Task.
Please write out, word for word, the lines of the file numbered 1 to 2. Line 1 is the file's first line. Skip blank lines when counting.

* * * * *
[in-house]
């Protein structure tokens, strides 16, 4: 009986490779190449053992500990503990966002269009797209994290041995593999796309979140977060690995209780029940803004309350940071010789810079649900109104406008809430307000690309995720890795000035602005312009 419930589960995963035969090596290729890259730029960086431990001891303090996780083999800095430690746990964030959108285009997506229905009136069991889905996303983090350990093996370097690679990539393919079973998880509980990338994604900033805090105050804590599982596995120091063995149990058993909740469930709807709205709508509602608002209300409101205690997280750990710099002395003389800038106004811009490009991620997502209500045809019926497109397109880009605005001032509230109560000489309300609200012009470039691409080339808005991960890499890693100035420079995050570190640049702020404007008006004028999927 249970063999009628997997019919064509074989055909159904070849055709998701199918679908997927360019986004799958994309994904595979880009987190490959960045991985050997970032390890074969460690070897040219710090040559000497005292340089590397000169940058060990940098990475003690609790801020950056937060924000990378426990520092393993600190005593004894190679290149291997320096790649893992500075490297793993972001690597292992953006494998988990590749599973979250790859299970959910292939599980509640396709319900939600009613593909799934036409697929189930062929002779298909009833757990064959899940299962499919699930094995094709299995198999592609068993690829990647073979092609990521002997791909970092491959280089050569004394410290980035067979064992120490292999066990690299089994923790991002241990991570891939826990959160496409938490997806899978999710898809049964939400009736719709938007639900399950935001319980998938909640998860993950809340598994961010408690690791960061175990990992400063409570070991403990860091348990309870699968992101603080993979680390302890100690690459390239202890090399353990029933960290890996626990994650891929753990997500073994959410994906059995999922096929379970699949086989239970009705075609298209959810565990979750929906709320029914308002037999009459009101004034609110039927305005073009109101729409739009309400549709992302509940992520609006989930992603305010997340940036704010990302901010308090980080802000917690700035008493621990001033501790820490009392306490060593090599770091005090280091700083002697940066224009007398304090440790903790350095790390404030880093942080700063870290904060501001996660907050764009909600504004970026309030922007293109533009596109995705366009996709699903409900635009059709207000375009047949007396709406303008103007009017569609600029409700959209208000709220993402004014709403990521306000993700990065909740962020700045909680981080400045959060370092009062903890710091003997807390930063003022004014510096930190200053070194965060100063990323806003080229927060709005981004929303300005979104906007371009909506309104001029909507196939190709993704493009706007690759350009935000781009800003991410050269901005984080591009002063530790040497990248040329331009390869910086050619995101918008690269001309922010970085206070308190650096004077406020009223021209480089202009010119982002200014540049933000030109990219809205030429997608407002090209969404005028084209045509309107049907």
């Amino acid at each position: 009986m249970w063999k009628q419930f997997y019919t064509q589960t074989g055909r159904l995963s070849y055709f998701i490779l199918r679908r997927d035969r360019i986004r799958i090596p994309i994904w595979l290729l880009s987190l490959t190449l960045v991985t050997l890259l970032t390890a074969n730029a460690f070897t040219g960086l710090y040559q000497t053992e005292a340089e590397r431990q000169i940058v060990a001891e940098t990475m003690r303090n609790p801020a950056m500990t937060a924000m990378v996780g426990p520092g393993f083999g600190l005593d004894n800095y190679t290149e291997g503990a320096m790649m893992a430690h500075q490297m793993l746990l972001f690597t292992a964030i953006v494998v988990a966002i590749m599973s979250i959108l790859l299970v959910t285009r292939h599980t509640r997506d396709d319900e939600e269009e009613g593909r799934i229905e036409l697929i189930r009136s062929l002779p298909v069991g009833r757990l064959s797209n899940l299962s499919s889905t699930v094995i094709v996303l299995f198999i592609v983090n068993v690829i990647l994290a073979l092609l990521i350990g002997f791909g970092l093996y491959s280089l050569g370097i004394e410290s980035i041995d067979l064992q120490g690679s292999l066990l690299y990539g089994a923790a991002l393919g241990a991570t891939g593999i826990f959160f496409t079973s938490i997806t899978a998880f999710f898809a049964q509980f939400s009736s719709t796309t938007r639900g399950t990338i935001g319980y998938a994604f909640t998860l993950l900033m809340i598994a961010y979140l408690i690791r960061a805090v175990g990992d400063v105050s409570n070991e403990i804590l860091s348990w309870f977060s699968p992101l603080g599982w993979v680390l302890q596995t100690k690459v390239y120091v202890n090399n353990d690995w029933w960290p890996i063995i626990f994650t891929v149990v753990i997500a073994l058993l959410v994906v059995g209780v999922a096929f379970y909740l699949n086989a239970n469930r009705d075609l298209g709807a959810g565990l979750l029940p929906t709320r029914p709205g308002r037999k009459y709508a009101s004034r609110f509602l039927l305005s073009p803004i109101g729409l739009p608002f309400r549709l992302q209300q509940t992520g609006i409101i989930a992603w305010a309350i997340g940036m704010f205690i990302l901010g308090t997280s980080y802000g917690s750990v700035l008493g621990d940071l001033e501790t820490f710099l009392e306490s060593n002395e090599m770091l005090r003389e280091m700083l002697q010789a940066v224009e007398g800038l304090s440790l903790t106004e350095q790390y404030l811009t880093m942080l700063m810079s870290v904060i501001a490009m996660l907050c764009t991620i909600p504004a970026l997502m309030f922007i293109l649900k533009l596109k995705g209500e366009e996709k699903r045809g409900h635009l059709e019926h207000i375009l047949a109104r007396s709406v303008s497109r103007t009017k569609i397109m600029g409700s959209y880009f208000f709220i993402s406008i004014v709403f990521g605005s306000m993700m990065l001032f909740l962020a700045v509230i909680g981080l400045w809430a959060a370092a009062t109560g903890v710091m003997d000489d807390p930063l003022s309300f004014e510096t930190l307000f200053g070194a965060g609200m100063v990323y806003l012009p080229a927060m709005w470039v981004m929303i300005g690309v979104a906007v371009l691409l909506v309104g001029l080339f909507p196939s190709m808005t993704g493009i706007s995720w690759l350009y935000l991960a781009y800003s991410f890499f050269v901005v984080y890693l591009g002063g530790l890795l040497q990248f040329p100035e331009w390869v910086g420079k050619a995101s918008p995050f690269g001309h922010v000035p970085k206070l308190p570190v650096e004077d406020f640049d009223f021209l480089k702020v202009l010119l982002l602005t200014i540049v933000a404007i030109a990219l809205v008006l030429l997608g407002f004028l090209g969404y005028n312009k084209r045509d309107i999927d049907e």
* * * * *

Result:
[in-house]
């Protein structure tokens, strides 16, 4: 009986490779190449053992500990503990966002269009797209994290041995593999796309979140977060690995209780029940803004309350940071010789810079649900109104406008809430307000690309995720890795000035602005312009 419930589960995963035969090596290729890259730029960086431990001891303090996780083999800095430690746990964030959108285009997506229905009136069991889905996303983090350990093996370097690679990539393919079973998880509980990338994604900033805090105050804590599982596995120091063995149990058993909740469930709807709205709508509602608002209300409101205690997280750990710099002395003389800038106004811009490009991620997502209500045809019926497109397109880009605005001032509230109560000489309300609200012009470039691409080339808005991960890499890693100035420079995050570190640049702020404007008006004028999927 249970063999009628997997019919064509074989055909159904070849055709998701199918679908997927360019986004799958994309994904595979880009987190490959960045991985050997970032390890074969460690070897040219710090040559000497005292340089590397000169940058060990940098990475003690609790801020950056937060924000990378426990520092393993600190005593004894190679290149291997320096790649893992500075490297793993972001690597292992953006494998988990590749599973979250790859299970959910292939599980509640396709319900939600009613593909799934036409697929189930062929002779298909009833757990064959899940299962499919699930094995094709299995198999592609068993690829990647073979092609990521002997791909970092491959280089050569004394410290980035067979064992120490292999066990690299089994923790991002241990991570891939826990959160496409938490997806899978999710898809049964939400009736719709938007639900399950935001319980998938909640998860993950809340598994961010408690690791960061175990990992400063409570070991403990860091348990309870699968992101603080993979680390302890100690690459390239202890090399353990029933960290890996626990994650891929753990997500073994959410994906059995999922096929379970699949086989239970009705075609298209959810565990979750929906709320029914308002037999009459009101004034609110039927305005073009109101729409739009309400549709992302509940992520609006989930992603305010997340940036704010990302901010308090980080802000917690700035008493621990001033501790820490009392306490060593090599770091005090280091700083002697940066224009007398304090440790903790350095790390404030880093942080700063870290904060501001996660907050764009909600504004970026309030922007293109533009596109995705366009996709699903409900635009059709207000375009047949007396709406303008103007009017569609600029409700959209208000709220993402004014709403990521306000993700990065909740962020700045909680981080400045959060370092009062903890710091003997807390930063003022004014510096930190200053070194965060100063990323806003080229927060709005981004929303300005979104906007371009909506309104001029909507196939190709993704493009706007690759350009935000781009800003991410050269901005984080591009002063530790040497990248040329331009390869910086050619995101918008690269001309922010970085206070308190650096004077406020009223021209480089202009010119982002200014540049933000030109990219809205030429997608407002090209969404005028084209045509309107049907």